Dealing with climate change requires a global transition to zero-carbon forms of energy. If that is to be achieved, a wide variety of people need to be made aware of the seriousness of the climate change problems and the realistic solutions that exist.

The following correspondence was written with the intention of helping that process along. Letters and replies are posted here for general reference, and to assist others in formulating convincing arguments.

1) Letters to politicians

Canadian Prime Ministers:

Canadian Ministers:

Canadian Members of Parliament:

2) Letters to civil servants

Canadian civil servants:

British civil servants:

3) Letters to scientists

Nobel Laureates:

4) Letters to journalists

Milan Ilnyckyj archives his letters to the editor about climate change on his own site.

5) Letters to decision-making bodies

Northern Gateway pipeline Joint Review Panel

Last updated: 7 March 2012

6 thoughts on “Correspondence

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  2. Milan Post author

    I plan to write a response to this article, but others should as well: Dirty Coal, Clean Future

    In it, James Fallows claims that: “the only way to meet the world’s energy needs, and to arrest climate change before it produces irreversible cataclysm, is to use coal—dirty, sooty, toxic coal—in more-sustainable ways.”

    Given the many problems with carbon capture and storage, this claim is open to substantial criticism.

  3. .

    A question for James Fallows about coal and focus

    I waded into “Dirty Coal, Clean Future,” James Fallows’ new cover piece for The Atlantic, prepared to be outraged, what with coal being the enemy of the human race and all. But it turns out to be an incredibly cogent, accessible walk through some extremely vexed issues. I should have known — Fallows is one of the most reliably excellent journalists working today. Definitely read the whole thing.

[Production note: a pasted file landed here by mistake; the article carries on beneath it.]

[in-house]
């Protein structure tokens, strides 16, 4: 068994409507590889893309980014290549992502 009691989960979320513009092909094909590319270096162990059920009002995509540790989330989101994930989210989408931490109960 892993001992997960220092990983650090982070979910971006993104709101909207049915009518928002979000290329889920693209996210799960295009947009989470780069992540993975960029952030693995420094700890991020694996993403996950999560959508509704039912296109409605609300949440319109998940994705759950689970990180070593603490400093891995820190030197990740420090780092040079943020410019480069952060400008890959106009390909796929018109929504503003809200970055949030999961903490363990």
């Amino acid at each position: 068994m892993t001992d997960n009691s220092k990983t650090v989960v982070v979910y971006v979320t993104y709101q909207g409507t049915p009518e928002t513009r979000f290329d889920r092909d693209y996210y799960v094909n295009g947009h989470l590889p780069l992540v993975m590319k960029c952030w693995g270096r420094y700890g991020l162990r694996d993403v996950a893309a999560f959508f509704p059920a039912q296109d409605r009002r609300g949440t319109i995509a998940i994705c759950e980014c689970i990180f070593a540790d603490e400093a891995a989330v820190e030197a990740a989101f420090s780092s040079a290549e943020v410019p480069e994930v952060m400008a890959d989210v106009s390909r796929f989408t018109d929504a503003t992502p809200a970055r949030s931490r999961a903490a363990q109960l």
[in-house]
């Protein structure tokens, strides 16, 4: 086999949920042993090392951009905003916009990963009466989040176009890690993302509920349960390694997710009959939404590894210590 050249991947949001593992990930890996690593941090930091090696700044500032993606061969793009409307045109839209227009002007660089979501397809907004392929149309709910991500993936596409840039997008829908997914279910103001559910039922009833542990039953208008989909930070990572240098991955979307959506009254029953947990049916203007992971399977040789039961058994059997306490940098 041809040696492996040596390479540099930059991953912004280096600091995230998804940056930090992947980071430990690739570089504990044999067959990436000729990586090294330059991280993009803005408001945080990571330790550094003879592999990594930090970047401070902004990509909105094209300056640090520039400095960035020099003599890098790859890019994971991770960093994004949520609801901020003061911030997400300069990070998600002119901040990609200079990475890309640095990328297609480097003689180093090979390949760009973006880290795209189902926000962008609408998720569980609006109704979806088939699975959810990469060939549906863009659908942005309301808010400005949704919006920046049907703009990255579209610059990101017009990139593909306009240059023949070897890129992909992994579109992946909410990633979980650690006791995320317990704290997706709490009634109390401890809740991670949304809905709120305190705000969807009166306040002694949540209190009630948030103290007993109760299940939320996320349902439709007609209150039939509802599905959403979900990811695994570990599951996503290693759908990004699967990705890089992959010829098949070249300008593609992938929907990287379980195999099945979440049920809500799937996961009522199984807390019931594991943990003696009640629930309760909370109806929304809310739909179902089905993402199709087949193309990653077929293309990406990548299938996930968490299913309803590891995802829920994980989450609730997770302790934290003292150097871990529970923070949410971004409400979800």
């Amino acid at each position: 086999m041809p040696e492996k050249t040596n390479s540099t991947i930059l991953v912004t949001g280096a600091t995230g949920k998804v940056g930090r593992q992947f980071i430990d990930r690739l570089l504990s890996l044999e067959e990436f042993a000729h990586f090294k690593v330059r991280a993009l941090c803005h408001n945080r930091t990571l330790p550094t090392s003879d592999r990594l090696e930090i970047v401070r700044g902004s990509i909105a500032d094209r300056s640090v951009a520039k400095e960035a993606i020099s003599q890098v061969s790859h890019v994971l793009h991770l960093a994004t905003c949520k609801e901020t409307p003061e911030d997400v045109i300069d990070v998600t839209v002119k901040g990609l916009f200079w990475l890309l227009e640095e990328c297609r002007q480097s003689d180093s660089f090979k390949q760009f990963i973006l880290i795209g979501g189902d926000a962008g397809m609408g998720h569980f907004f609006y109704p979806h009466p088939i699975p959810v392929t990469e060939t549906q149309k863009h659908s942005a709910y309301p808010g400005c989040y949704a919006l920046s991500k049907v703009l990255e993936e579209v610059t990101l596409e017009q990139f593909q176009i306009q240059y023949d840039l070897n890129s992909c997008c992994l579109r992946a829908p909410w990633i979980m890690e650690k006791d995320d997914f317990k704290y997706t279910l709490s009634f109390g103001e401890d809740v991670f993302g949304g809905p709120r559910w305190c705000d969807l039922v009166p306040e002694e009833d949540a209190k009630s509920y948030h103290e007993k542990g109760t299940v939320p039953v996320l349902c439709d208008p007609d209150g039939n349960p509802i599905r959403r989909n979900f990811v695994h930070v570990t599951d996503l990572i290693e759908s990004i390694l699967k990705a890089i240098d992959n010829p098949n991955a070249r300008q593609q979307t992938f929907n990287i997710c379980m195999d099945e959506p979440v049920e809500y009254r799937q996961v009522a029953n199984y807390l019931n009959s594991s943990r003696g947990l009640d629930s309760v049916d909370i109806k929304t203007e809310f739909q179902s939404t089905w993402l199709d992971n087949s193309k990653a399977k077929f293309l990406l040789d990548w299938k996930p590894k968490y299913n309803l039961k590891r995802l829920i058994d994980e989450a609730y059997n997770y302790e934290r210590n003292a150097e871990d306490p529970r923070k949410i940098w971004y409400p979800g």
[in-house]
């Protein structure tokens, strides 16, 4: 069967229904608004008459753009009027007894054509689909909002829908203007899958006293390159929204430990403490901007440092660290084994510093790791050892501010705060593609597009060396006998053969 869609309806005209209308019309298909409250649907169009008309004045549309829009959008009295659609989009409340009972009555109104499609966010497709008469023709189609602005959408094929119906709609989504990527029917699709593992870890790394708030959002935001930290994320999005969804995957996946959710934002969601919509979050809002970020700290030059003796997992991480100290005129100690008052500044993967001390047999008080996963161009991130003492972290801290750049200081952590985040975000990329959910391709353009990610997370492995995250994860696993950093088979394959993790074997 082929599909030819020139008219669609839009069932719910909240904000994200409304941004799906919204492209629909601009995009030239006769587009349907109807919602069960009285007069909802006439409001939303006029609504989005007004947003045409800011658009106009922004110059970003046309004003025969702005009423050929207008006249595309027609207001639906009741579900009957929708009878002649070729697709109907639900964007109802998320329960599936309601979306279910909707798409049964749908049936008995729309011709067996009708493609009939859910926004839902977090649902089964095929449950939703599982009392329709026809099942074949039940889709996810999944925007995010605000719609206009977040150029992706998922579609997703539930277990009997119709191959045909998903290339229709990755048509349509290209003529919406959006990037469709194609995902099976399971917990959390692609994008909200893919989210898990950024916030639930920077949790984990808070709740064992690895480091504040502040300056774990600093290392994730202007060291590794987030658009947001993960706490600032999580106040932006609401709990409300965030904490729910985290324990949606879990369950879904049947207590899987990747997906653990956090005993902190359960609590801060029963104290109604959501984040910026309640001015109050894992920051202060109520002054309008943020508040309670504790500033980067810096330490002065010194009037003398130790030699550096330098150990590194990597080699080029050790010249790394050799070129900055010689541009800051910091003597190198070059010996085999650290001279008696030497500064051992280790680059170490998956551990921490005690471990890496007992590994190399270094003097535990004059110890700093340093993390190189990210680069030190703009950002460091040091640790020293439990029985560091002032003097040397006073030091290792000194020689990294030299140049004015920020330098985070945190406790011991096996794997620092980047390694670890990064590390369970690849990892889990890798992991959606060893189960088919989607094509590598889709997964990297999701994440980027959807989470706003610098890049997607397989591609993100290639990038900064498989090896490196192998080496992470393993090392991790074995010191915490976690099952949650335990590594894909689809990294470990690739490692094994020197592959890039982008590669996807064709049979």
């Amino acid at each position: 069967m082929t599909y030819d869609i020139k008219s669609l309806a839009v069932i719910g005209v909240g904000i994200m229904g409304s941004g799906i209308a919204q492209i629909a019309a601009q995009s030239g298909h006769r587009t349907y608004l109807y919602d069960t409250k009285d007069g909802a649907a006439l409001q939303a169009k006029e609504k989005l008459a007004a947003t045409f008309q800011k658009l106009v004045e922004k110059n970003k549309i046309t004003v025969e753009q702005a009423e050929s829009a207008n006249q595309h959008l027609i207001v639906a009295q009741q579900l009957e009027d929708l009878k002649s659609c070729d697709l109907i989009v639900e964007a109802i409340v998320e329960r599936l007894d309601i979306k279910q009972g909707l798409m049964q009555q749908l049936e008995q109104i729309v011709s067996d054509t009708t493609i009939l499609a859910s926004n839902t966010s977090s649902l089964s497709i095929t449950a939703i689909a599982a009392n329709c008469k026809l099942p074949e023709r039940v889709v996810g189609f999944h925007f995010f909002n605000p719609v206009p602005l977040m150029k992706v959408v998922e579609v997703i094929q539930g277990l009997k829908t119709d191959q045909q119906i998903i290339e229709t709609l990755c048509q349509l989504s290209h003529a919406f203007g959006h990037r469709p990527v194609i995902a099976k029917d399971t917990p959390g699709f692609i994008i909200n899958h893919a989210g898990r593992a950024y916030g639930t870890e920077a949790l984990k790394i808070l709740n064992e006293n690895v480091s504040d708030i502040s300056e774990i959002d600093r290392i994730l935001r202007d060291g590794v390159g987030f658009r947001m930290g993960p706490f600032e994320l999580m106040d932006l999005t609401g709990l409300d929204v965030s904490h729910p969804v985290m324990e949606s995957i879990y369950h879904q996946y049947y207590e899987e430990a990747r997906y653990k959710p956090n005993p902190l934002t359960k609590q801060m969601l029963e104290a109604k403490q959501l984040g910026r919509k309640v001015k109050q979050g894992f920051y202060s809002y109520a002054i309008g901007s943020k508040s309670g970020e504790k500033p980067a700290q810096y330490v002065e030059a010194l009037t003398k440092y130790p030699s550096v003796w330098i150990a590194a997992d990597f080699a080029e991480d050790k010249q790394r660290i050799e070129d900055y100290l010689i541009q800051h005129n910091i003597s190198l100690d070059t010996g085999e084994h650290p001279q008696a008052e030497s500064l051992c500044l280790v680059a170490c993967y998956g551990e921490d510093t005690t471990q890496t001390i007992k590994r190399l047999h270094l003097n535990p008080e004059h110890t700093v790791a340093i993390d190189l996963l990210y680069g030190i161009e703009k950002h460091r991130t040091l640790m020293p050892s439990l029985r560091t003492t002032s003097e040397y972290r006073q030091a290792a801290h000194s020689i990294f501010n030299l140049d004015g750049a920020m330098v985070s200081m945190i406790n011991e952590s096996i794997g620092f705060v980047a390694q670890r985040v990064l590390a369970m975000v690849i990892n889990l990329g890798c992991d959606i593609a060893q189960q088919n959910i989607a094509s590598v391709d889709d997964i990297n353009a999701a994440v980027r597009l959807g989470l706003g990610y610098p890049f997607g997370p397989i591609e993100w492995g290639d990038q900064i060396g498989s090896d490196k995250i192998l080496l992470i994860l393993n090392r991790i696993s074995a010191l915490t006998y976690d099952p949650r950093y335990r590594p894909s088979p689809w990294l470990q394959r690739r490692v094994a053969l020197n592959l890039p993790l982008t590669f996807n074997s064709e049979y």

There’s a lot to say about the piece, but for the purposes of this post I just want to make one broad observation about the way Fallows chooses to frame it. He makes four broad points:

    1. Coal does enormous damage to people and the environment.

    2. It will be impossible to meet future global energy demand without coal, which is cheap and plentiful. We can not eliminate it from the energy mix.

    3. We urgently need to reduce greenhouse gas emissions by a radical amount.

    4. Given 2 and 3, it follows that making coal cleaner must be a priority, alongside an “all-out effort on all other fronts, from conservation and efficiency to improved battery technology to wind- and solar-power systems to improved nuclear facilities”

    Now, not everyone agrees with all these points. There is a group of hardcore coal critics who do not believe 2 and 4. Let’s call them Dirty F*ckin’ Hippies (DFHs). And there is another group of coal boosters who do not believe 1 and 3. Let’s call them Powers That Be (PTBs), since they constitute most of the U.S. political establishment.

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